Good To Know

Good To Know

It’s nice to get definitive proof that some bloggers really don’t bother to do basic research before posting something, and we got some today. Here’s a scary article from Investment Business Daily:

“It didn’t take long to run into an “uh-oh” moment when reading the House’s “health care for all Americans” bill. Right there on Page 16 is a provision making individual private medical insurance illegal. (…)

Under the Orwellian header of “Protecting The Choice To Keep Current Coverage,” the “Limitation On New Enrollment” section of the bill clearly states:

“Except as provided in this paragraph, the individual health insurance issuer offering such coverage does not enroll any individual in such coverage if the first effective date of coverage is on or after the first day” of the year the legislation becomes law.

So we can all keep our coverage, just as promised — with, of course, exceptions: Those who currently have private individual coverage won’t be able to change it. Nor will those who leave a company to work for themselves be free to buy individual plans from private carriers.”

That sounds scary! It also sounds completely implausible. So I went and looked at the actual bill, and there that paragraph was, on p. 16, in a section defining the term “Grandfathered Health Insurance Coverage”. The fact that it’s in a definition might lead readers to conclude that it doesn’t mean that you can’t buy individual insurance after the bill takes effect, but only that you can’t buy such insurance and have it meet the bill’s definition of “Grandfathered Health Insurance Coverage”. There is a difference.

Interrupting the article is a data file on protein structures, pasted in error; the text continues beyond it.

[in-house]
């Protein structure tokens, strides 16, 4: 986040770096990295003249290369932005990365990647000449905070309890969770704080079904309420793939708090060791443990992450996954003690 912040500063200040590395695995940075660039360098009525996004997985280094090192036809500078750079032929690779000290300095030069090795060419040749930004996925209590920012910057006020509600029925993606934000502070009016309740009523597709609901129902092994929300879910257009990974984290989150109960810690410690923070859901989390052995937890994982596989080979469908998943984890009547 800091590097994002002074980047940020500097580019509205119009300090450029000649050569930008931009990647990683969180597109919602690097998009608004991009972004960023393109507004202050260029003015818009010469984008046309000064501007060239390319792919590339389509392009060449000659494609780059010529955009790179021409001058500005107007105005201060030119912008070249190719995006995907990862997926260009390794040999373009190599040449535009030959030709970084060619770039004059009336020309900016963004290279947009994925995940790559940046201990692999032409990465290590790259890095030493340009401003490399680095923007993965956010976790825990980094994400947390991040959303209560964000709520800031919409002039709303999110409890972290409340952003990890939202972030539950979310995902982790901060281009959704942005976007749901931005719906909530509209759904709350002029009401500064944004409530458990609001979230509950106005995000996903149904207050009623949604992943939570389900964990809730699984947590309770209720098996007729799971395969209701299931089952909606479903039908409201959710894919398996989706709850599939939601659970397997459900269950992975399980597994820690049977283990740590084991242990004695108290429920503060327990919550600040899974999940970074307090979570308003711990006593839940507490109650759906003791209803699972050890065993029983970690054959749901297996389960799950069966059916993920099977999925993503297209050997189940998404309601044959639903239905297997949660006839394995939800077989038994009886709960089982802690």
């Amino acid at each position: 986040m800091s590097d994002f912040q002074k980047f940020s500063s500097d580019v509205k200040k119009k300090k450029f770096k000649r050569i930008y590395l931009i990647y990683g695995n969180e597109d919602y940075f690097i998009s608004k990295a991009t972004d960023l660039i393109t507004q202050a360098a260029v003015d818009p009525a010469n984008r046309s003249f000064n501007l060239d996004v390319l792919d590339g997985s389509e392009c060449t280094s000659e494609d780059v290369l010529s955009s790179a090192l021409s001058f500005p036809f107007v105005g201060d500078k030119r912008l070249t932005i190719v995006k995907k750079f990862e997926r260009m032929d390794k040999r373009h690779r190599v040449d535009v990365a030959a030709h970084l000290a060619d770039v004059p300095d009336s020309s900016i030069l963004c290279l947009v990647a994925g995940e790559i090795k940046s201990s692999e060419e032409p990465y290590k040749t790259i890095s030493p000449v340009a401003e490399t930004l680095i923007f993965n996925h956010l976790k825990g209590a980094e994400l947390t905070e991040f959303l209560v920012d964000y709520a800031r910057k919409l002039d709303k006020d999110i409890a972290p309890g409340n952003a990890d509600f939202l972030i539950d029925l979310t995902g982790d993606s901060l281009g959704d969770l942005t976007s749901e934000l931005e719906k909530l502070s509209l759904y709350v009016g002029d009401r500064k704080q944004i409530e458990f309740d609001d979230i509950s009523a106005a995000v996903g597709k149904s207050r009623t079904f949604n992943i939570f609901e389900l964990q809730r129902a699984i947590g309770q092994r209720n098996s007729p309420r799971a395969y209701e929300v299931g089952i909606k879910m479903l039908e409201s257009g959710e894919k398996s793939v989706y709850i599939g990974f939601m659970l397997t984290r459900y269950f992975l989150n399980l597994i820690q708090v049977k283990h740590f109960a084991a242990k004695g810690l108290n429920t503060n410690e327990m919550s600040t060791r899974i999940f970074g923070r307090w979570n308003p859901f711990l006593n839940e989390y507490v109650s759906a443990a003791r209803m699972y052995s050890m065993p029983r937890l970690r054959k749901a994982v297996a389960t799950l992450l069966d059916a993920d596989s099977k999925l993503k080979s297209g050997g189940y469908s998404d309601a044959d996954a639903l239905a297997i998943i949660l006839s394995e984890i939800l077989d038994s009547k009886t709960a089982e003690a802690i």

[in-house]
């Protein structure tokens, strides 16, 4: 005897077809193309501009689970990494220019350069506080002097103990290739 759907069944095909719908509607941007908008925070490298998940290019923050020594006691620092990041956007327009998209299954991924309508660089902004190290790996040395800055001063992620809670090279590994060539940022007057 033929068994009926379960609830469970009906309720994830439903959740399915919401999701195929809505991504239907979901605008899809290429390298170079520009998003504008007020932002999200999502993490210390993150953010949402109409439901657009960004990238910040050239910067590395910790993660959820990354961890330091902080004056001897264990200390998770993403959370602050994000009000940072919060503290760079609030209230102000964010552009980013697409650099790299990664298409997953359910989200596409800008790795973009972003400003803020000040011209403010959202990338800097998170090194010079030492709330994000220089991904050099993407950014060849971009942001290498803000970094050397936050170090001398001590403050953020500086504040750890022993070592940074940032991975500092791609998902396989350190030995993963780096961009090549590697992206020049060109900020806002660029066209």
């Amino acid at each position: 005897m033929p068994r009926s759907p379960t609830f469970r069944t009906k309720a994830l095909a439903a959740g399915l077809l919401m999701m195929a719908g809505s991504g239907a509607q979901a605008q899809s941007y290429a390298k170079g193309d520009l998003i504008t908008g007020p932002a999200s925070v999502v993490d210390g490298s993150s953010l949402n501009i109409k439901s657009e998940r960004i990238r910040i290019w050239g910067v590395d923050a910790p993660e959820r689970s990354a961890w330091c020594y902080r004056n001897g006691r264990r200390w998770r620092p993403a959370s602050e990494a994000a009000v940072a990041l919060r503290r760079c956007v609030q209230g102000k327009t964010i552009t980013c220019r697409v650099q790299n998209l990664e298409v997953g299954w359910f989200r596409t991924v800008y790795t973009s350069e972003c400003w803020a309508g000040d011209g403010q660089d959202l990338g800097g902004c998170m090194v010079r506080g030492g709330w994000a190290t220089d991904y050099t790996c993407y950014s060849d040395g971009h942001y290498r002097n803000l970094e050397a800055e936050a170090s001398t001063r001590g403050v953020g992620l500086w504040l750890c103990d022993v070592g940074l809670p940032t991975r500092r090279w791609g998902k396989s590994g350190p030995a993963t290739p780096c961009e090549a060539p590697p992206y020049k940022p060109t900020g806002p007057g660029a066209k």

“Grandfathered Health Insurance” is mentioned in Sec. 102, Sec. 202, and Sec. 401. Unless my search engine has melted down, these are the only mentions of “Grandfathered Health Insurance” in the bill. None of them even comes close to banning private individual insurance. Check for yourselves.

Here are some bloggers who repeated IBD’s claims: Instapundit (he updated after a reader pointed out his mistake), Meredith Jessup at Townhall, No Sheeples Here! (sic), Patterico, Gateway Pundit, theblogprof (sic), Ed Morrissey (he updates with a correction, but completely doesn’t get why pooling individuals in an exchange lowers premiums. Hint: large risk pool), Say Anything, Michelle Malkin, Jules Crittenden, Right Wing News, Maggie’s Farm, The Astute Bloggers (sic).

Since those claims are so obviously false to anyone who reads the actual bill, or even skims the relevant sections, I conclude that these bloggers did not bother to check them out before they posted. Which is to say: they didn’t bother to do the most basic, rudimentary research that any blogger ought to do.

Tom Maguire, on the other hand, did, and spotted the mistake. Kudos.

This matters. One of the real mistakes many conservatives made, I think, was to dismiss people who disagreed with them. It’s an easy thing to do: by definition, people who disagree with you say things that you think are false, and it’s a short step from ‘false’ to ‘obviously mendacious’, ‘intellectually irresponsible’, ‘flat-out insane’, or something else that means that you just don’t have to take the person in question seriously any more. If you want to keep yourself honest, though, you should listen to the people who disagree with you. But since life is short, it’s nice to find an actual, objective test for things like intellectual irresponsibility, one that lets you just see that some people are, really and truly, intellectually irresponsible, and thus that you can dismiss them forever, and read them only for laughs, while saving your precious free time for others who deserve it more.

This is just such a test. Tom Maguire passed. The other bloggers I listed failed. That’s useful information.